Dietary Fibre

    Swett potato is well known for its high content of dietary fibre.

    Maintaining a diet high in fibre is important for many reasons. Not only does consuming fibre help keep you regular, it also helps to protect against bowel disorders and heart disease. Fibre-rich foods frequently contain antioxidants and phytochemicals (like beta-carotene) which reduce the risk of developing certain types of cancer and other diseases. Furthermore, a diet high in fibre can aid with weight control and the management of diseases such as diabetes.

    Dietary fibre is only found in plant products- in foods that grow from the earth.

    There are two forms of fibre- soluble and insoluble, and both have different uses in the body.

    Soluble fibre helps to slow down digestion, delaying the emptying of the stomach so that you feel fuller for longer. The slower your stomach is emptied, the more likely your blood sugar levels are to stabilize, so for diabetics, fibre consumption can have a positive effect on their insulin levels. Soluble fibre can also help to lower levels of LDL “bad” blood cholesterol by interfering with the absorption of dietary cholesterol.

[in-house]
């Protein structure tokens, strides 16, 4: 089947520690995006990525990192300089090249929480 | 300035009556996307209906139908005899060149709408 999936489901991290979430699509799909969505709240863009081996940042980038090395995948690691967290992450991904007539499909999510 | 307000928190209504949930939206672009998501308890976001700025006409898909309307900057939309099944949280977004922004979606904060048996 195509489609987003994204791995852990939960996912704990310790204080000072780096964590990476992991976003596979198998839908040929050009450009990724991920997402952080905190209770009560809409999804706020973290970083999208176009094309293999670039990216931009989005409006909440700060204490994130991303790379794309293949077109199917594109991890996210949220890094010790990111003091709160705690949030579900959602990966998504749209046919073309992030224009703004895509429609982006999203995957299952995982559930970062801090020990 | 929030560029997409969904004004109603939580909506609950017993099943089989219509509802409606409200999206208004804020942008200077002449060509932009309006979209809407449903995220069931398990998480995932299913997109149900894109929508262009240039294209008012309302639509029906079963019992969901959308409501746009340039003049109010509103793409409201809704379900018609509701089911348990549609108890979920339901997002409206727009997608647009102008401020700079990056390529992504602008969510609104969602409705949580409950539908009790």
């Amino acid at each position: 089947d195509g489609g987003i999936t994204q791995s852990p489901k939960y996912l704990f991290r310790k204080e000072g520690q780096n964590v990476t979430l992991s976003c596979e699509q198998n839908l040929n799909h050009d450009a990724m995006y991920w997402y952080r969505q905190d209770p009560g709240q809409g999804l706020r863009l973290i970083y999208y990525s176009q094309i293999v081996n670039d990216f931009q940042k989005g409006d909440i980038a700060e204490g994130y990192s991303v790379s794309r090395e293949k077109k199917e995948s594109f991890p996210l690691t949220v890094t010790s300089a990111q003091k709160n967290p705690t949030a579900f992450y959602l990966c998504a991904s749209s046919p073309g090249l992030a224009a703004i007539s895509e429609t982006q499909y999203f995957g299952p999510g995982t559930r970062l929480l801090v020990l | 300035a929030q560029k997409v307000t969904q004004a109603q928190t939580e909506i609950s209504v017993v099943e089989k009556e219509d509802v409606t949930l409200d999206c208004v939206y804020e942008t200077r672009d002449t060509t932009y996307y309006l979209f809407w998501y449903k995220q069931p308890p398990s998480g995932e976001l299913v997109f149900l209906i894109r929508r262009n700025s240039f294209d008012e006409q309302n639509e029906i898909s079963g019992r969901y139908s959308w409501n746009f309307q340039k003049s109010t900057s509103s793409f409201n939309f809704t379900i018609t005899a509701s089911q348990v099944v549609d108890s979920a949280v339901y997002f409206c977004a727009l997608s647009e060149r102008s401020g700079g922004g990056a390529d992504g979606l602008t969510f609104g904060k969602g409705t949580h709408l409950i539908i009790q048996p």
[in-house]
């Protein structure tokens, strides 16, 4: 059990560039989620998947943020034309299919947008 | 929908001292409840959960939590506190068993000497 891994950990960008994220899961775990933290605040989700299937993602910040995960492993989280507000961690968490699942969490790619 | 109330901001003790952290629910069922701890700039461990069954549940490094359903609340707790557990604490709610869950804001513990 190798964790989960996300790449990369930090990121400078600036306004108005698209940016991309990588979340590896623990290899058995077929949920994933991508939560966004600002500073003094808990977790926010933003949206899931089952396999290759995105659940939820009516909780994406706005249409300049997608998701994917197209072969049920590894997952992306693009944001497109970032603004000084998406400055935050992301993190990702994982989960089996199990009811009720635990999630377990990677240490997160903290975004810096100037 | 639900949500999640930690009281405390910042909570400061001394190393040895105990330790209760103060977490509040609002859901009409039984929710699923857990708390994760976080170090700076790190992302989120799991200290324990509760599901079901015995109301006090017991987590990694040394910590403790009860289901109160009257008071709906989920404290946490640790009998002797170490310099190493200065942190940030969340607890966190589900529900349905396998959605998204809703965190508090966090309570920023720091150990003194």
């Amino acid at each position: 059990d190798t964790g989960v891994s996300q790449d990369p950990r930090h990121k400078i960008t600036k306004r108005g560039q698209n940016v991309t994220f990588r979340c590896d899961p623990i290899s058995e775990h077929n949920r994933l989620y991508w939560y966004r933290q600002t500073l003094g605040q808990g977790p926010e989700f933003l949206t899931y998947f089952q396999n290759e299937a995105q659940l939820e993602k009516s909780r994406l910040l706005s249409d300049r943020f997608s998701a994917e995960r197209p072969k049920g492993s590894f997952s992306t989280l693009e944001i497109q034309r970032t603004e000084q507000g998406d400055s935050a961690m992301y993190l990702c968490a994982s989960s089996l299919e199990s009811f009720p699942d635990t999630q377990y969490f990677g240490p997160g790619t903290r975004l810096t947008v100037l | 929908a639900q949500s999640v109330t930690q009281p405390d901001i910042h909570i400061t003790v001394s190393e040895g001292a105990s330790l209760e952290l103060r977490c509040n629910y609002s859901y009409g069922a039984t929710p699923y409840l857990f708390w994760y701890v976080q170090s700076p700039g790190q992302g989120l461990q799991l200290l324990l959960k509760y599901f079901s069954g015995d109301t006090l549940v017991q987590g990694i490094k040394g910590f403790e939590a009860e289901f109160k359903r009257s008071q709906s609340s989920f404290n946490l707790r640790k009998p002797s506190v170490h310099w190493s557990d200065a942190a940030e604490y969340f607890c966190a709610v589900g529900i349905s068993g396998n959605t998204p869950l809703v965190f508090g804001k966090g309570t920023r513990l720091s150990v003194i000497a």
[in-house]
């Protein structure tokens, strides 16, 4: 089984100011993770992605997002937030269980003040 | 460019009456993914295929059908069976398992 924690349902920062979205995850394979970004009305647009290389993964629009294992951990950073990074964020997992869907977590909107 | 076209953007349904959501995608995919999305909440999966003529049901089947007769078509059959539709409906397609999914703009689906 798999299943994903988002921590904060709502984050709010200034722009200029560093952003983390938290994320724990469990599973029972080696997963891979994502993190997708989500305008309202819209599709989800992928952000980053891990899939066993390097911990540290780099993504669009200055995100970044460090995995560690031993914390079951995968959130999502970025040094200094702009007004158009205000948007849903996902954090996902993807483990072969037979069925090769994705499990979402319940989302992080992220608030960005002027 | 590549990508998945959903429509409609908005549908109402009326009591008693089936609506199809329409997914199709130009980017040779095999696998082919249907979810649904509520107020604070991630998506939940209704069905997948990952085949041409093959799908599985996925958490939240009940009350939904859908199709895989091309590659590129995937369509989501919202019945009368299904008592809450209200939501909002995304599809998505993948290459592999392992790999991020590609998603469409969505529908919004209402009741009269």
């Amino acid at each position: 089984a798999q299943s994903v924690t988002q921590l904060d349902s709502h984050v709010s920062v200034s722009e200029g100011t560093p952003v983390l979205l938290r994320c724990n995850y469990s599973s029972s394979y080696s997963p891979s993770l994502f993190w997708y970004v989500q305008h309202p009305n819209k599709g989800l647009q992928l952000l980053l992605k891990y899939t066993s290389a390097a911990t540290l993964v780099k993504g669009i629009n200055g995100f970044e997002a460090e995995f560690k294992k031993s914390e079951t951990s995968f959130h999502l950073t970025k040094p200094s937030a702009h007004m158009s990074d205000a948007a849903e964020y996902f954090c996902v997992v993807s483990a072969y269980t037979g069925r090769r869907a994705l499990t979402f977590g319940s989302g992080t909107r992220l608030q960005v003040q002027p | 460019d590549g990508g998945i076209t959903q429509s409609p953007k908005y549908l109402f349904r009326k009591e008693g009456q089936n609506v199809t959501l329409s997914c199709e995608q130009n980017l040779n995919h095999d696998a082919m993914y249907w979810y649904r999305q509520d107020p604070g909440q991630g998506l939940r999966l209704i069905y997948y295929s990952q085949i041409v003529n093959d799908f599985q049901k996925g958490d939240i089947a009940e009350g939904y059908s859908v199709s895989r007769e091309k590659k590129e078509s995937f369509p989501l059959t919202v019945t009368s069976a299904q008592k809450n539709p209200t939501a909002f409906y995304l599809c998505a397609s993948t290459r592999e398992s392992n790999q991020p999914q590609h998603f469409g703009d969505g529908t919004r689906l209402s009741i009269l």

Insoluble fibre acts as a bulking agent in the digestive system, helping to keep you regular. Insoluble fibre is not absorbed in the gastrointestinal tract, rather, it speeds up the passage of food and waste as it passes through your gut.

    The Recommended Daily Intake of dietary fibre by NZ Nutrition Foundation is 25g for women and 30g for men.

    A single 40g serve of Sunny Hill Kumara Chips Salt and Pepper Flavour contains 4.1g of fibre. That’s 16% of the daily intake for women and 14% for men!

    Here are some examples of other soluble and insoluble fibre.

    For more information on the benefits of eating a diet high in fibre, visit